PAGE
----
First on the list was what each candidate proposed to do that would be different from the current leadership in government.

Other questions were on agriculture, and specifically, what will be done about the failing policy of farm input subsidy program (FISP); on education Malera quizzed the candidates on access to education, the quota system and equity in education in Malawi.

Still on social issues, Malera asked the three gentlemen, if their Manifestos speak about promoting women, why not one of the parties fielded a female running mate; she also asked them to outlay their respective party’s action that would reduce maternal mortality rate. The next round of questions dealt with climate change and lastly combating corruption.

In highlighting the responses from the candidates Chakwera is to be commended for showing that the MCP has a past of some very good achievements among them in the agricultural sector and health delivery.

He also brought up the excellent point of the missing incumbent President Mutharika in the debate. Chilima is to be commended for bringing in a new set policy changes for the role of the vice president, introduction of the Mega Farms tied to a factory at district level, and the 30-clemency for persons that corruptly amassed wealth from Malawi Government coffers.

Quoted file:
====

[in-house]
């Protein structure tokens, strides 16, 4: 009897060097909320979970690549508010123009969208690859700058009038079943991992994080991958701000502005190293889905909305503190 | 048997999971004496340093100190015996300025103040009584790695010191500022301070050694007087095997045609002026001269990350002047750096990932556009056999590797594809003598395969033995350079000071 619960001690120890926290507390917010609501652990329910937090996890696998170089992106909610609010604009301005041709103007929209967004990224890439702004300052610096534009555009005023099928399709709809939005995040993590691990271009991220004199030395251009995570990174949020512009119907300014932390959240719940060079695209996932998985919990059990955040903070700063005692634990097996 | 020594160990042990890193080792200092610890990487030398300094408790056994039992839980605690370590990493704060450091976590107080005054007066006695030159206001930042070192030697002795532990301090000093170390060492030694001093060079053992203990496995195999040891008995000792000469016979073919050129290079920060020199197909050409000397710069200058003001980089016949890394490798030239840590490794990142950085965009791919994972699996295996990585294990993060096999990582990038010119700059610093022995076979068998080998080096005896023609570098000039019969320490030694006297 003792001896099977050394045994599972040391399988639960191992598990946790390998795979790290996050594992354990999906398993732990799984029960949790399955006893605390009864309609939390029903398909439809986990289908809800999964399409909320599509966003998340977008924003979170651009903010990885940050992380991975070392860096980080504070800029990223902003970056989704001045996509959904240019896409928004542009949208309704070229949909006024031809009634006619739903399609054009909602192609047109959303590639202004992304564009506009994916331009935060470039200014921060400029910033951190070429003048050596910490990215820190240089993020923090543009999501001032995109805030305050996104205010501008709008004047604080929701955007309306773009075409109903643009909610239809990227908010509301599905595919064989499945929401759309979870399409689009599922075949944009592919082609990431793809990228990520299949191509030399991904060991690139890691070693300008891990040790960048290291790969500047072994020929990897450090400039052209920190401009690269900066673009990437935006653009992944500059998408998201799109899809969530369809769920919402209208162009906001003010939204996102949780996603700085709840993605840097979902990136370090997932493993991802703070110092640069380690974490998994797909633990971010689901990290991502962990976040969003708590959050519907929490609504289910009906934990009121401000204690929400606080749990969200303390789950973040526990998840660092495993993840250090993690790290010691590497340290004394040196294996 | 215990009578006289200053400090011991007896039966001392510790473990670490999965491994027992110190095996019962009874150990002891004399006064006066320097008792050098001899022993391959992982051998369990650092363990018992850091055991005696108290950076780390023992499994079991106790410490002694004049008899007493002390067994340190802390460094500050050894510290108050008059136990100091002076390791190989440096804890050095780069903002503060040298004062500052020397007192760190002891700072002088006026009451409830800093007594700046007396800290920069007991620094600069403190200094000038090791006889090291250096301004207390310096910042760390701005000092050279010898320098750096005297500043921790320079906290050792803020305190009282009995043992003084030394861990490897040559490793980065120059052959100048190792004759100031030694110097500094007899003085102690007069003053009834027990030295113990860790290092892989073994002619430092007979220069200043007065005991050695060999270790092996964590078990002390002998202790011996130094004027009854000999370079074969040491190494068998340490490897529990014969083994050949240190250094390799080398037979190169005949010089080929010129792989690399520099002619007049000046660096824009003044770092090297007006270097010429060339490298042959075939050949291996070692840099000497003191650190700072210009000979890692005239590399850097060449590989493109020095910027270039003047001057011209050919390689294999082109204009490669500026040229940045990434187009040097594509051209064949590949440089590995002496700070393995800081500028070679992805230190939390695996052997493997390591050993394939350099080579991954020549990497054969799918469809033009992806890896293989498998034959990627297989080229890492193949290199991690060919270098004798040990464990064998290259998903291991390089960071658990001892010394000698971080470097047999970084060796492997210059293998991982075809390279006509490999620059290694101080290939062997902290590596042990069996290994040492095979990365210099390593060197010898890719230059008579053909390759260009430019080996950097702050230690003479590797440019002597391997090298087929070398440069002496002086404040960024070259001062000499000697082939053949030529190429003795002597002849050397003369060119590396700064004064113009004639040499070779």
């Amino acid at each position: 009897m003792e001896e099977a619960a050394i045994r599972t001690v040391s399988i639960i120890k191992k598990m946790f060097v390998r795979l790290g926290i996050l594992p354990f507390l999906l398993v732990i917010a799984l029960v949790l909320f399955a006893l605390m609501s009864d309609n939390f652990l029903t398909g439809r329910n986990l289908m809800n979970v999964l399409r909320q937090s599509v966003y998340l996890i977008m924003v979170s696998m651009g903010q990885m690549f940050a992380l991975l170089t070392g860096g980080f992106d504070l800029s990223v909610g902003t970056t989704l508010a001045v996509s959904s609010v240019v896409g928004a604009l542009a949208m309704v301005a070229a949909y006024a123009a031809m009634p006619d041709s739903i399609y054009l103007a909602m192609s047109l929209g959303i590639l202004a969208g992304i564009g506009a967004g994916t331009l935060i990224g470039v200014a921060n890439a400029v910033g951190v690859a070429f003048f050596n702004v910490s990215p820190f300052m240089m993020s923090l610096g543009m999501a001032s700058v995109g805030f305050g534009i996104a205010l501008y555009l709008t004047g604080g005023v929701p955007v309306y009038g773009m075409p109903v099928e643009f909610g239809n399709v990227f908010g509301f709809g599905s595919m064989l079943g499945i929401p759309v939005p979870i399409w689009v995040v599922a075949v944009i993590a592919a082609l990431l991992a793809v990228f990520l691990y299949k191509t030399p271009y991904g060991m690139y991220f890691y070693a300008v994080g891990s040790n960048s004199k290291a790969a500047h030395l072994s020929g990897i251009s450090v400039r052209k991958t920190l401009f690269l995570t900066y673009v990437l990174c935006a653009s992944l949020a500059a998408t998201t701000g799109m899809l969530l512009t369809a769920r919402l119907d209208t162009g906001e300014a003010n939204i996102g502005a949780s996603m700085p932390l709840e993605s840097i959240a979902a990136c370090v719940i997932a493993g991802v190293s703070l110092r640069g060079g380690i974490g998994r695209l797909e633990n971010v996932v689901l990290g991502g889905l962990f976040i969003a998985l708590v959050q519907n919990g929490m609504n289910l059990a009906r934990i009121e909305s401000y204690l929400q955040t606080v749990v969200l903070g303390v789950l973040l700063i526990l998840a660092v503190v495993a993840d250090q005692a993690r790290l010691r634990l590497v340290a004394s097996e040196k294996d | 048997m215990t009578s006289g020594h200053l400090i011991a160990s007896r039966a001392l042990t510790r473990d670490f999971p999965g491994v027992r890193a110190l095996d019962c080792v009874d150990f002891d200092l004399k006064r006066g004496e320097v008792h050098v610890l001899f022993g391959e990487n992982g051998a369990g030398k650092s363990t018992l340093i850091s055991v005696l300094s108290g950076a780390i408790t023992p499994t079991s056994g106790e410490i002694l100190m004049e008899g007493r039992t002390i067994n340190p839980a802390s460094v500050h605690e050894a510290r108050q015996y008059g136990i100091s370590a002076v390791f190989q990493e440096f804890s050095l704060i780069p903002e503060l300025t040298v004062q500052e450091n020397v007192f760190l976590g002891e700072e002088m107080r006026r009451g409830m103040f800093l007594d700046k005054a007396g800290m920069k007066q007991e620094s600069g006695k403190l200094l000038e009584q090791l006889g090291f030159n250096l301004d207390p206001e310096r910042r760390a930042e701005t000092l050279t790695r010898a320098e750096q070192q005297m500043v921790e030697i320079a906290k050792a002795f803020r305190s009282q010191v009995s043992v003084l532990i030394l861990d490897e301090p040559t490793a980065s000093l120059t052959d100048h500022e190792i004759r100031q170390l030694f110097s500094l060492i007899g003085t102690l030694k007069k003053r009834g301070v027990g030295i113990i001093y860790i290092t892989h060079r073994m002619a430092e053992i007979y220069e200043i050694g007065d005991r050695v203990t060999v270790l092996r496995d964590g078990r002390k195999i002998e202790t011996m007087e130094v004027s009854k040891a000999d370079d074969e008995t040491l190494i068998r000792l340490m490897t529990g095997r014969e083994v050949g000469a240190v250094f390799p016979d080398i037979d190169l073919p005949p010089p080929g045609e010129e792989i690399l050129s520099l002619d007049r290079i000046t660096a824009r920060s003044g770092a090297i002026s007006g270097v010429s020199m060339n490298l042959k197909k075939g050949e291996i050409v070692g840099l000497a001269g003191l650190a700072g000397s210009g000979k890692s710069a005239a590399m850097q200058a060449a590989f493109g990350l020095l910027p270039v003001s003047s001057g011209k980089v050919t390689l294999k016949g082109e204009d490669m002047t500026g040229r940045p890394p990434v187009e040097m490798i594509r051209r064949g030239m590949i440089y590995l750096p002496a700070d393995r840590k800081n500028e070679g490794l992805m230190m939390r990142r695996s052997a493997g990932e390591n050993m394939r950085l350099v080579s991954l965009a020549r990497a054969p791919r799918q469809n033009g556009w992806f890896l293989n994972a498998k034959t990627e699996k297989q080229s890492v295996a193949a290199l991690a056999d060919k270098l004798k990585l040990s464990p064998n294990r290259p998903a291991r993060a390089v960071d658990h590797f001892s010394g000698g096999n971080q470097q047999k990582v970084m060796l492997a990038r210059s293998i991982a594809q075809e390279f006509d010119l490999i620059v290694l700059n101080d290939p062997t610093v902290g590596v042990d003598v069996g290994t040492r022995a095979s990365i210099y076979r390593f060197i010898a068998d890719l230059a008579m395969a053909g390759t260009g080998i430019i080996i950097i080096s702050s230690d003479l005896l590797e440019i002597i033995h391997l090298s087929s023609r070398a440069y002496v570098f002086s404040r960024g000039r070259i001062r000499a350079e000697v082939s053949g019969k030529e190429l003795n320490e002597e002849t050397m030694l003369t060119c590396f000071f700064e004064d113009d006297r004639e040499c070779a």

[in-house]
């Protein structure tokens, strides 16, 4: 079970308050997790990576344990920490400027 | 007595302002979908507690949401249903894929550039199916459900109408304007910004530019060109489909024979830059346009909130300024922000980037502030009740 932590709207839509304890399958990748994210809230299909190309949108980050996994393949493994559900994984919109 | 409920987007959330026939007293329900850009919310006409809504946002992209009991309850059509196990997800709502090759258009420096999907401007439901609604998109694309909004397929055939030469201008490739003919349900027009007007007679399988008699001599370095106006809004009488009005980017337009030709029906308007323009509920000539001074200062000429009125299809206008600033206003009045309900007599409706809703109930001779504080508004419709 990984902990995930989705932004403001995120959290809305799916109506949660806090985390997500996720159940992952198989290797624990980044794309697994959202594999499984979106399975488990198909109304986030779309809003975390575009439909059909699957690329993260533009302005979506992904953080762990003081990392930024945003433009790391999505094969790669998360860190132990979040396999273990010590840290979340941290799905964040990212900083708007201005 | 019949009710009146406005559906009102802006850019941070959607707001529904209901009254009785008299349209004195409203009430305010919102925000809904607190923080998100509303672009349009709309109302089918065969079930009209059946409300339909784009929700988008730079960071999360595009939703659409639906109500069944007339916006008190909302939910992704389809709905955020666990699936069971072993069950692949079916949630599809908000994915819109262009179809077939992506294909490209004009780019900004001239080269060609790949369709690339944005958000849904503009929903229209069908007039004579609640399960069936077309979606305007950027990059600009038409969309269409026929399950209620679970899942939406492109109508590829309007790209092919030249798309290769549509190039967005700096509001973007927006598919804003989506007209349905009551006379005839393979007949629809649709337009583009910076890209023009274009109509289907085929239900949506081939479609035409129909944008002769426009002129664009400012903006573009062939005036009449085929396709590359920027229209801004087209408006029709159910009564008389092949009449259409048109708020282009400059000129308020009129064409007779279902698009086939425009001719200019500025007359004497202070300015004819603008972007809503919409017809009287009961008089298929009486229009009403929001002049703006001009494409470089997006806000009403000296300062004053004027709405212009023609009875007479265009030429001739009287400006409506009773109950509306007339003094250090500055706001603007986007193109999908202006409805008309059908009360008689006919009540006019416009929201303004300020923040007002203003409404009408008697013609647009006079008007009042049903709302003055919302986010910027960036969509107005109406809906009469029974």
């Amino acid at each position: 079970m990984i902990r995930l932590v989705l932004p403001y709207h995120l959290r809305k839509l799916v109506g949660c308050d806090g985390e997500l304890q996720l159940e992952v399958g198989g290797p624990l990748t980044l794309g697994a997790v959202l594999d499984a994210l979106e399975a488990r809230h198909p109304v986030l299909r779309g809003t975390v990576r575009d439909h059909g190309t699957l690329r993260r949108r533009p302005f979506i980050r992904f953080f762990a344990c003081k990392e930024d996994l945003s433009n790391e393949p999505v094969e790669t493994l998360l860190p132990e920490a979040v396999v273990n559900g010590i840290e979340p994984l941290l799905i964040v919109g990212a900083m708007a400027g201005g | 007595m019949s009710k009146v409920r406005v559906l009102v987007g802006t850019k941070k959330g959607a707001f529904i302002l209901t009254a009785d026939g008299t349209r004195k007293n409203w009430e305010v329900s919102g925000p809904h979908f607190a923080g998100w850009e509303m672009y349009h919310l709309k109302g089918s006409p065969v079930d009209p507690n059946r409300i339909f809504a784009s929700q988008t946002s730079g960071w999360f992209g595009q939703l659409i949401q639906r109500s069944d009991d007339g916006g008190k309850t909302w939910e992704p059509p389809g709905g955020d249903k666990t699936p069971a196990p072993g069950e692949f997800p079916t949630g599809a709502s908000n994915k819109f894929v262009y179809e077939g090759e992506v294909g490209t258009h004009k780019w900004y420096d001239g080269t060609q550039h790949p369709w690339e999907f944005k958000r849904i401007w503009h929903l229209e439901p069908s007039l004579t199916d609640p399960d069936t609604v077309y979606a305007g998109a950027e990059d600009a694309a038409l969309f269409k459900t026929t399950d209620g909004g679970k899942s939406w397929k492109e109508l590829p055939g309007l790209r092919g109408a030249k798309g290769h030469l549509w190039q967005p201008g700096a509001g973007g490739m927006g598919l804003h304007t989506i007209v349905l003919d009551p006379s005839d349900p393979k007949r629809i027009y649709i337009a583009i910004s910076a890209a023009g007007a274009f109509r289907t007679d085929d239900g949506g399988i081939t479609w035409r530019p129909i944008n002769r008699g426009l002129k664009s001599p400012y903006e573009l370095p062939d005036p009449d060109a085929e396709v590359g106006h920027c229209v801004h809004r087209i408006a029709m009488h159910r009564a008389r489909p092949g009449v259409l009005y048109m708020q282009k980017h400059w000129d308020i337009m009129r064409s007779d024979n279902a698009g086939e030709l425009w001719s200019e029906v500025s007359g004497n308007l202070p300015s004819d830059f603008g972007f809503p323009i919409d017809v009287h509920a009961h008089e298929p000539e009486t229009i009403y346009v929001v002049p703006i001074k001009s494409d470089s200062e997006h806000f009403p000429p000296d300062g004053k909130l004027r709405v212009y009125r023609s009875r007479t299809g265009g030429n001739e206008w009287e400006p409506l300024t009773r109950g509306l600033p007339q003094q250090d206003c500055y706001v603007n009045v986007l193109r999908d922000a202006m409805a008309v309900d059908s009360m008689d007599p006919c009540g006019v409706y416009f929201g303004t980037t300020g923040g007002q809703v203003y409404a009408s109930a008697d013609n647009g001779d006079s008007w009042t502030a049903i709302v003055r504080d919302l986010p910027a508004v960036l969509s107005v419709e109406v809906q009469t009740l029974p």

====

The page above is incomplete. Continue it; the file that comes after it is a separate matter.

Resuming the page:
On his part Muluzi, a man from a different political party, different faith, and different region, is commended for working with a party that has twice defeated his party in the elections (2009 and 2014).

The three presidential hopefuls throughout the debate attacked each other mercilessly, in some cases the attacks won them points; in many however, they made them lose vital marks in the debate.

Muluzi  lost points for his temper display in the debate. He interjected twice, forcing the moderator to acknowledge him out of politeness.

He also failed to highlight what he was bringing to the table in Malawi other than that he has worked in the DPP Government.

The straw that broke the camel’s back for Muluzi is his contradiction in his response to Chakwera’s interjection: “Can you name anyone you have had arrested” for corrupt practices in Ministry of Health?